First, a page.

Eureka Entertainment presents for the first time on Blu-ray in the UK a new 2K restored version of one of the most exhilarating martial arts movies of all time, Iron Monkey! Produced by Tsui Hark, directed by Yuen Woo-ping and starring Donnie Yen and Yu Rongguang.
Action superstar Donnie Yen is the martial arts legend “Wong Kei-ying“. Having played back-to-back villainous roles in the Tsui Hark-produced “Once Upon a Time in China 2” and “New Dragon Gate Inn”, he ventured into heroic territory as the noble, real-life martial artist, Wong Kei-ying.
Chinese martial artist and actor Yu Rongguang stars as “Yang Tianchun/Iron Monkey”. The son of a popular Peking Opera actor, Yu has appeared in films such as Jet Li‘s “My Father is a Hero”, and several Jackie Chan films including “Shanghai Noon”, “New Police Story”, “The Myth”, “Little Big Soldier”, “The Karate Kid” and “Police Story 2013: Lockdown”.
Taiwanese model Jean Wang plays Yang Tianchun’s assistant, “Miss Orchid”. Wang had previously appeared in the wuxia movie “Swordsman III: East is Red” and would go on to play “Aunt May” in the 4th, 5th and 6th instalments of the “Once Upon a Time in China” series of films.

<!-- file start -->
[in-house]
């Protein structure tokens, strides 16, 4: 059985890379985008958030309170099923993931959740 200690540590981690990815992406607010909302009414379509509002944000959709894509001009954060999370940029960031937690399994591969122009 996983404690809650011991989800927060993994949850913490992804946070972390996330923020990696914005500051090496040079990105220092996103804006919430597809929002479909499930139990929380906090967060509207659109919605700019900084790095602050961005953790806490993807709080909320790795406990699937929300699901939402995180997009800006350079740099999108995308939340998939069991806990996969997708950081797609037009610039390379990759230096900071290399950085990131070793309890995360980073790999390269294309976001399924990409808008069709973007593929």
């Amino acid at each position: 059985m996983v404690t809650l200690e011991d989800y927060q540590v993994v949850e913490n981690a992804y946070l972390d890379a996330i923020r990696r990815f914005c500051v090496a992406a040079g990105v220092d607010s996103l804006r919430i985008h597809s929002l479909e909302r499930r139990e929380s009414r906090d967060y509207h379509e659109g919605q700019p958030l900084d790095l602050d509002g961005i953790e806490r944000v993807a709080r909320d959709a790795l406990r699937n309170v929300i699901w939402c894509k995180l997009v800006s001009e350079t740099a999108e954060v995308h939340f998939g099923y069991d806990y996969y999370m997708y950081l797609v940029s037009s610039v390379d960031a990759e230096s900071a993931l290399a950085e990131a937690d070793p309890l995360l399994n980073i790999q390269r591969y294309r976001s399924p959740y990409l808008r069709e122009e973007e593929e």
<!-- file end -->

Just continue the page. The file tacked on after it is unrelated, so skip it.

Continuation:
13-year old Hong Kong wushu athlete Angie Tsang Sze-Man plays the young “Wong Fei-hung”. This would be her only significant movie role apart from a small part in an obscure action comedy called “Combo Cops”, that also featured her Iron Monkey co-star, Yu Rongguang.
Martial arts movie veteran Yen Shi-kwan stars as the wicked Shaolin traitor “Hin-hung”. Yen has appeared in over 130 films since the 1950’s, in titles such as “One Armed Swordsman”, “Boxer from Shantung”, “King Boxer”, “Iron Fisted Monk”, “Fearless Hyena“, and “Once Upon a Time in China”, to name but a few.
Hong Kong columnist, actor, film director, screenwriter, talk show host, and Cantopop lyricist, James Wong plays “Governor Cheng”. Many of the songs he wrote became popular as themes for television and film, including the martial arts movies “A Chinese Ghost Story”, “The Swordsman” and the famous “A Man Should Stand Strong” from “Once Upon a Time in China”. He made many appearances in movies, including small roles in “Flirting Scholar”, “Twin Dragons”, and “Tiger on the Beat”.